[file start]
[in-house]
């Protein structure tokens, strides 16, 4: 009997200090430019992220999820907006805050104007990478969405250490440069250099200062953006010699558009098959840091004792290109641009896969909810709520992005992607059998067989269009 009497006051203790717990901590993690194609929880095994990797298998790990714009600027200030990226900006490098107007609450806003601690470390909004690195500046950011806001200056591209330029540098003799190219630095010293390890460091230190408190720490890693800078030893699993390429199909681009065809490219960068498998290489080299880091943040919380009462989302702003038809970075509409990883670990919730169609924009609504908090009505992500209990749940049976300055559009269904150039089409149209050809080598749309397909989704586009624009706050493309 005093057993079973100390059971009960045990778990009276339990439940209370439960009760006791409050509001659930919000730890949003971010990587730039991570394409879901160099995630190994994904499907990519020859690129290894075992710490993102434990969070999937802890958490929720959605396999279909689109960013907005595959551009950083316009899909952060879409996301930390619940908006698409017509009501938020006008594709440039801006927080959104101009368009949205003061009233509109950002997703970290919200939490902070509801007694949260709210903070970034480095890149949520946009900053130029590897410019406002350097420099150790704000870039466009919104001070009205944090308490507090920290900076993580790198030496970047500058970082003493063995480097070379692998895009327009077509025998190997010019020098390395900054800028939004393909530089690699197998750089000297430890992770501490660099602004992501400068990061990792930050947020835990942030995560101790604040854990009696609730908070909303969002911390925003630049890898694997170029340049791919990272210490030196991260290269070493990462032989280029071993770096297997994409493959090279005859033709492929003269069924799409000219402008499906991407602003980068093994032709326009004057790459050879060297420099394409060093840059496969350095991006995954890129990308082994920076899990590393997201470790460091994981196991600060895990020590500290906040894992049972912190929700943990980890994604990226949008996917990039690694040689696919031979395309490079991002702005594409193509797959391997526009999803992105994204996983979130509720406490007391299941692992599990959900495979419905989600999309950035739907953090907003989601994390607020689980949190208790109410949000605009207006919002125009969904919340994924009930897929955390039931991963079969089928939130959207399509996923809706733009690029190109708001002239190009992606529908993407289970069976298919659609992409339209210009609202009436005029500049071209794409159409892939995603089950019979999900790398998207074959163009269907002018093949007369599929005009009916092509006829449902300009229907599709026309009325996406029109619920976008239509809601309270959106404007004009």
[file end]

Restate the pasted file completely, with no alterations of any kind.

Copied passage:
[in-house]
């Protein structure tokens, strides 16, 4: 009997200090430019992220999820907006805050104007990478969405250490440069250099200062953006010699558009098959840091004792290109641009896969909810709520992005992607059998067989269009 009497006051203790717990901590993690194609929880095994990797298998790990714009600027200030990226900006490098107007609450806003601690470390909004690195500046950011806001200056591209330029540098003799190219630095010293390890460091230190408190720490890693800078030893699993390429199909681009065809490219960068498998290489080299880091943040919380009462989302702003038809970075509409990883670990919730169609924009609504908090009505992500209990749940049976300055559009269904150039089409149209050809080598749309397909989704586009624009706050493309 005093057993079973100390059971009960045990778990009276339990439940209370439960009760006791409050509001659930919000730890949003971010990587730039991570394409879901160099995630190994994904499907990519020859690129290894075992710490993102434990969070999937802890958490929720959605396999279909689109960013907005595959551009950083316009899909952060879409996301930390619940908006698409017509009501938020006008594709440039801006927080959104101009368009949205003061009233509109950002997703970290919200939490902070509801007694949260709210903070970034480095890149949520946009900053130029590897410019406002350097420099150790704000870039466009919104001070009205944090308490507090920290900076993580790198030496970047500058970082003493063995480097070379692998895009327009077509025998190997010019020098390395900054800028939004393909530089690699197998750089000297430890992770501490660099602004992501400068990061990792930050947020835990942030995560101790604040854990009696609730908070909303969002911390925003630049890898694997170029340049791919990272210490030196991260290269070493990462032989280029071993770096297997994409493959090279005859033709492929003269069924799409000219402008499906991407602003980068093994032709326009004057790459050879060297420099394409060093840059496969350095991006995954890129990308082994920076899990590393997201470790460091994981196991600060895990020590500290906040894992049972912190929700943990980890994604990226949008996917990039690694040689696919031979395309490079991002702005594409193509797959391997526009999803992105994204996983979130509720406490007391299941692992599990959900495979419905989600999309950035739907953090907003989601994390607020689980949190208790109410949000605009207006919002125009969904919340994924009930897929955390039931991963079969089928939130959207399509996923809706733009690029190109708001002239190009992606529908993407289970069976298919659609992409339209210009609202009436005029500049071209794409159409892939995603089950019979999900790398998207074959163009269907002018093949007369599929005009009916092509006829449902300009229907599709026309009325996406029109619920976008239509809601309270959106404007004009």